Jewish Journal

Melding Together Snakes, Gangs and Torah

by Lia Mandelbaum

July 2, 2013 | 10:18 am

As a social worker, community organizer and social justice advocate, I recently felt drawn to get involved in some community building for an area of Central LA that has a very high population of gang members.  For the sake of developing awareness and increasing safety measures, I felt that it was important to take up the opportunity of a guided walking tour of the area during the day with a group of people.  It was led by a community member discussing the gang violence found within the area.  How can you work in the community and truly be effective and safe if you are unaware of your surroundings? 

Since I had just completed an internship doing social work in mental health in South Central, I felt more comfortable with the idea of walking in this neighborhood.  I have to admit though that as we were walking, and I began to understand the seriousness of the gang violence in the area, I felt nervous.  I tend to have a very risk-taking personality, and sometimes put myself in not the best situations.  I usually do this though when my gut tells me that we will be okay, and that the experience will provide something very valuable and meaningful, which the neighborhood tour definitely provided.

While walking around the neighborhood we came across two people who were each holding a boa constrictor.  Definitely not something I see everyday.  Our group stopped to talk with them, and they let us hold the boas.  The larger one, which was a yellow boa constrictor, weighed ninety-six pounds.  I imagine that the smaller one that I had held wasn’t even half the weight of the yellow Boa.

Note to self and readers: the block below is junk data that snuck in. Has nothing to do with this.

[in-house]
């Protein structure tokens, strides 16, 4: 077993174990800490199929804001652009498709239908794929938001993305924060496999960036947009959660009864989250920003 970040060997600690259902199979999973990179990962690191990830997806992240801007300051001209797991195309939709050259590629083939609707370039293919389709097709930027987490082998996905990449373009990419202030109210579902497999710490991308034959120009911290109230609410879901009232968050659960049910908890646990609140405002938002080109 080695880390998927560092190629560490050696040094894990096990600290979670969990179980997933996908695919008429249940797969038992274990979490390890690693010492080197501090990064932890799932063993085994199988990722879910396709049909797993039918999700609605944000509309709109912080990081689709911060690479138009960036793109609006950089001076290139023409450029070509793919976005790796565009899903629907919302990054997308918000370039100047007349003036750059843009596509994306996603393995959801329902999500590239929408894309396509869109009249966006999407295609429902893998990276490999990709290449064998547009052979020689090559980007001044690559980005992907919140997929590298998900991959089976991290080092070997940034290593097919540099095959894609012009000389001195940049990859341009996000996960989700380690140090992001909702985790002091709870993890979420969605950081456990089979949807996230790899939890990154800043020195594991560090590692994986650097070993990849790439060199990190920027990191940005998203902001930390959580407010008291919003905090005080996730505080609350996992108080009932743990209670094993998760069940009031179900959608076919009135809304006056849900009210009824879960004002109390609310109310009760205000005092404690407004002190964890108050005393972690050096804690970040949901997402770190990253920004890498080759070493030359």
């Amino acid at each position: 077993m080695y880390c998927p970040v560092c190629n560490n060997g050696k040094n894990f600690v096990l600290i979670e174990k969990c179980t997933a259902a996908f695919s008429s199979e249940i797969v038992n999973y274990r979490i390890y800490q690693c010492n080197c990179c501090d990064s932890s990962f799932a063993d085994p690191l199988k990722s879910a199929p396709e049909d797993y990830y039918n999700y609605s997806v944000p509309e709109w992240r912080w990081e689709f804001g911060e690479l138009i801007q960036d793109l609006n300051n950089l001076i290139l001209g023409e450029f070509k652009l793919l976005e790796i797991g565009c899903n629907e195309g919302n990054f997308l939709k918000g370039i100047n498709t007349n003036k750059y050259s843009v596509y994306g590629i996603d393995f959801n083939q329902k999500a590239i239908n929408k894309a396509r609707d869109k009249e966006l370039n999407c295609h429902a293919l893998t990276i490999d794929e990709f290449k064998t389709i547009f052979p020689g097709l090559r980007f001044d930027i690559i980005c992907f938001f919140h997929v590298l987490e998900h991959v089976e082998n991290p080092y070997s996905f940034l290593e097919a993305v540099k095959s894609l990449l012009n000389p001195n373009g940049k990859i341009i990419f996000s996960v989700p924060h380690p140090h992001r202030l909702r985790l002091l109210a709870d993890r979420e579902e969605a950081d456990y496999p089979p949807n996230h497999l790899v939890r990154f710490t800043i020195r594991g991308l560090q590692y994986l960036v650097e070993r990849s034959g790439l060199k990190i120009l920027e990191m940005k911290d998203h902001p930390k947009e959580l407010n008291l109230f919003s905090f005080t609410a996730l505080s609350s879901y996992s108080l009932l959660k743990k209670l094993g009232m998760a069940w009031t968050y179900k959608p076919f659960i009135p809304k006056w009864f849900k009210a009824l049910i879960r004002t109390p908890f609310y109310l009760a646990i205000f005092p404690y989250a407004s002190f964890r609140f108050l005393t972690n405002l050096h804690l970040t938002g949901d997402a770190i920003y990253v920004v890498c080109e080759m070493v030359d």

Finding Torah in unlikely places

I found it to be ironic that it was through playing with the boas that the group found comfort within the intense moment we were experiencing.  As someone who loves to take a holistic view on life through finding symbolism and melding together different meanings, I decided to look deeper through applying the experience to the Torah.

As found in the story of Adam and Eve, it is the serpent that encourages Eve to eat the forbidden fruit from the tree of knowledge, and God curses the serpent "above all animals," causing it to become an eternal enemy of the human race.  Eating the fruit of the Tree of Knowledge represents the beginning of the mixture of good and evil together.  It is how the yetzer hara, the Evil Inclination, was born.